Rayne & Delilah's Midnite Matinee(9)

“And cut!” Arliss walks from behind the camera, grabs the container of chicken livers, opens it, pops two in his mouth, drops a couple on the ground for Buford, who looks the most excited he’s looked all day, and takes a couple to Tater, who eats them out of his hand.

“I’ve never attended a dog wedding before,” Lawson says to me as I come off set, leading Tater by the collar.


“It was very romantic. I always hoped Tater would find the right someone.”

This guy is a massive goofball, but a good sport. “You ready for your big dance scene?” I ask.

“I have no idea what I’m doing.”

“Dude, none of us do.”

“Come on. You’re amazing.” He nods at Delia, who’s handing a CD to a decidedly glum Arliss. “Y’all are both great. But you especially.”

I start to respond, but Arliss cuts me off. “Dance party. Let’s go.”

I wave for the twins and Lawson to come. The twins whoop and pull their skeleton masks into position and run on set, shoving our chairs and end table aside to make room. They jump in place, slapping the sides of their heads, psyching themselves up.

Lawson does a couple of quick stretches followed by a few high kicks. Nothing else about him is that impressive, but he moves well—quick and strong. “That’s good,” I say. “Incorporate some of the karate moves.”

Delia and I take our positions; the twins and Lawson are just off set, out of the shot.

Arliss goes over to the light switch and cues up the music on the laptop and speakers we’ve set up. “This music is royalty free, right?”

“Yep,” I say. “And you better believe it sounds like it.”

Delia and I stand there for a moment to give Arliss a space to fade us in.

“Wow, Delilah, this movie sure is a spooky romp!” I say with exaggerated cheer.

“Yes, it is, Rayne. I think—”

Arliss begins flicking the lights on and off. Delia and I look around wildly. Arliss will insert a spooky cackle sound effect.

“Delilah?” I say, voice quavering theatrically.


“I think we’re about to take a trip…to the bone zone!” We say the last part in unison. We pull our capes around ourselves and retreat off separate sides of the set. Arliss begins flickering the lights to simulate dance floor lights and starts the music. Imagine the most low-rent, dollar-store dance music you can. Nope, worse. It’s filled with weird air-horn sounds and sped-up chipmunk voices and this flatulent bass that sounds like stomping your bare foot in a bucket of dead fish. Given the choice, I would prefer to listen to the screaming of the damned.

Lawson hesitates. The twins shove him onto the set, where he stands frozen for a second while the twins take formation behind him. The twins begin dancing wildly. Pelvic thrusts. Pantomiming drawing revolvers from invisible holsters, shooting them, and blowing away the smoke. They jump at each other and chest-bump. Lawson finally gets into the groove a little bit, but then all at once he starts this series of alternating high, strong kicks. The twins whoop and holler encouragement. We make (what I assume is) eye contact, because he kicks harder and higher, jumping and spinning, when I give him a thumbs-up. He’s doing great, especially considering he’s wearing a black robe and a mask.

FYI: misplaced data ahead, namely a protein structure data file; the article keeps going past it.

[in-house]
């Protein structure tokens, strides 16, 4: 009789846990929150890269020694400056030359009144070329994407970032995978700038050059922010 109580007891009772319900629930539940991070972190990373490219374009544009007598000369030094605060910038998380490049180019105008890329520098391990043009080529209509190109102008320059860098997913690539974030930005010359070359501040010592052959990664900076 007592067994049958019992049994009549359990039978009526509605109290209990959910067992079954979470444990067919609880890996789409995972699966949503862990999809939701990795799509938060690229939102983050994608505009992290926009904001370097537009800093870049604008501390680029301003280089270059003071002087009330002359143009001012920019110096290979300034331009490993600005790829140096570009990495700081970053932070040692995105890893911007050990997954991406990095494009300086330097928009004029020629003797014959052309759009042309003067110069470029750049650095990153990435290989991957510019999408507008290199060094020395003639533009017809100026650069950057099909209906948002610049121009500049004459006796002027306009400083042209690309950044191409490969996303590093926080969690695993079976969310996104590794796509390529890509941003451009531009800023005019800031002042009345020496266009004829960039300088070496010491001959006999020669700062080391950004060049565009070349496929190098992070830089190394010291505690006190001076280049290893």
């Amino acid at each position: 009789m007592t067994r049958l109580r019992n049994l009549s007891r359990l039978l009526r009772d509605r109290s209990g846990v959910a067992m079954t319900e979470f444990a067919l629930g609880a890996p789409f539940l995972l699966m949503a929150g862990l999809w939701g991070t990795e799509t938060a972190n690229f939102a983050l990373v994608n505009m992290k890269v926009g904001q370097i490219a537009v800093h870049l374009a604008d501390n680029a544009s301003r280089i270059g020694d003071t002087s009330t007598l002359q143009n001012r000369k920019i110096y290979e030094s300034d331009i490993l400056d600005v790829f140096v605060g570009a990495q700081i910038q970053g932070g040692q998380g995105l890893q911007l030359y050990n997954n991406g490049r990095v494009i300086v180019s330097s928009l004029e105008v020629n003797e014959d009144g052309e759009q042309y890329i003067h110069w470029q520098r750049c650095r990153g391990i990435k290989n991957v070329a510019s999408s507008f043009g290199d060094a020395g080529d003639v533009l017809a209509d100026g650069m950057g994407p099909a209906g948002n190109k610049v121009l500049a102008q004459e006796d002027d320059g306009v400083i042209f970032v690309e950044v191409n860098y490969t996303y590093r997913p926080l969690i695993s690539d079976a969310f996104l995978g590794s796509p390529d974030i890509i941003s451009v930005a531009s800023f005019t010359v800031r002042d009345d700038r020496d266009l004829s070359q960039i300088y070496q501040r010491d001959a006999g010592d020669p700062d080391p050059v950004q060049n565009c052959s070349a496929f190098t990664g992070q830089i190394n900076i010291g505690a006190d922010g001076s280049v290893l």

He’s clearly an inspiration because behind him, one of the twins cups his hands for the other twin to step on to try the backflip again. The flipping twin over-rotates, lands on his heels, falls, and rolls backward off camera. Someday one of them is going to crack open his head and flood the studio with whatever noxious gas is inside.

Lawson looks back, motions for the remaining twin to move, and then executes a textbook backflip, landing perfectly and doing a jumping spin kick. We cheer silently.

There’s no reason Dad shouldn’t love our show the way he loved the Dr. Gangrene, Zacherle, and Svengoolie episodes he watched while I was growing up. I mean, we have people doing karate moves and backflips. We’re not terrific, but we’re unterrific in the ways he always loved.

Lawson comes off set flushed and glowing. He nods quickly to me, and then looks to Josie for approval. She gives him a thumbs-up, and he beams.

Another dude who loves Josie. Color me shocked. I’d comfortably estimate that of guys who meet Josie and me simultaneously—and who are in the mood for love—approximately one hundred percent go for Josie. Almost all have been guys I didn’t care about at all, like Lawson. But I choose Josie over any dumb boy, and plus, I’m used to rejection. Maybe that’s what they see in me. Even more than Josie’s flawless teeth and Scarlett Johansson voice and long, curly hair that’s the color of a jar of dark honey in front of a candle and the couple of inches of height she has on me, I think it’s that they can see there’s nothing with her they need to fix. No baggage. Whereas with me? Mechanic’s special. No one wants the sad girl. Whatever.

“All right, next segment,” Arliss says. He turns to the twins and Lawson and motions with his thumb toward the door. “Leave.”

They drop their costumes in the tub.

“Can I stay and watch?” Lawson asks. He keeps glancing in Josie’s direction. “I’ve never seen a TV show filming.”

“Nope. Too distracting. This job requires tremendous concentration and care,” Arliss says, his voice dead.

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